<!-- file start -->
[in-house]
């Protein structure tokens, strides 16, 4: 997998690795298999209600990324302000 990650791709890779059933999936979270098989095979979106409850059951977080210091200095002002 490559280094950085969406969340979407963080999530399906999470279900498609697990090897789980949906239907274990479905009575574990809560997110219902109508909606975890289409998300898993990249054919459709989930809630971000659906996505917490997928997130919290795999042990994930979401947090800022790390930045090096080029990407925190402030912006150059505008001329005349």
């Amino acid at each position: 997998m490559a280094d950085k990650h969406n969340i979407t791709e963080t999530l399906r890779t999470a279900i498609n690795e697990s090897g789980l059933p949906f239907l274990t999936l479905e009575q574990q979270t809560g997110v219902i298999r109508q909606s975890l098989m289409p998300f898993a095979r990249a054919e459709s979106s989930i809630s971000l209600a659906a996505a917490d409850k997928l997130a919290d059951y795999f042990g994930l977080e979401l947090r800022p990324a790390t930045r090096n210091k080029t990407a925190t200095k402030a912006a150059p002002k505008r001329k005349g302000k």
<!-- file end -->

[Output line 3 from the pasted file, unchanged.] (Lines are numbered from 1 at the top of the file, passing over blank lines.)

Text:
């Amino acid at each position: 997998m490559a280094d950085k990650h969406n969340i979407t791709e963080t999530l399906r890779t999470a279900i498609n690795e697990s090897g789980l059933p949906f239907l274990t999936l479905e009575q574990q979270t809560g997110v219902i298999r109508q909606s975890l098989m289409p998300f898993a095979r990249a054919e459709s979106s989930i809630s971000l209600a659906a996505a917490d409850k997928l997130a919290d059951y795999f042990g994930l977080e979401l947090r800022p990324a790390t930045r090096n210091k080029t990407a925190t200095k402030a912006a150059p002002k505008r001329k005349g302000k």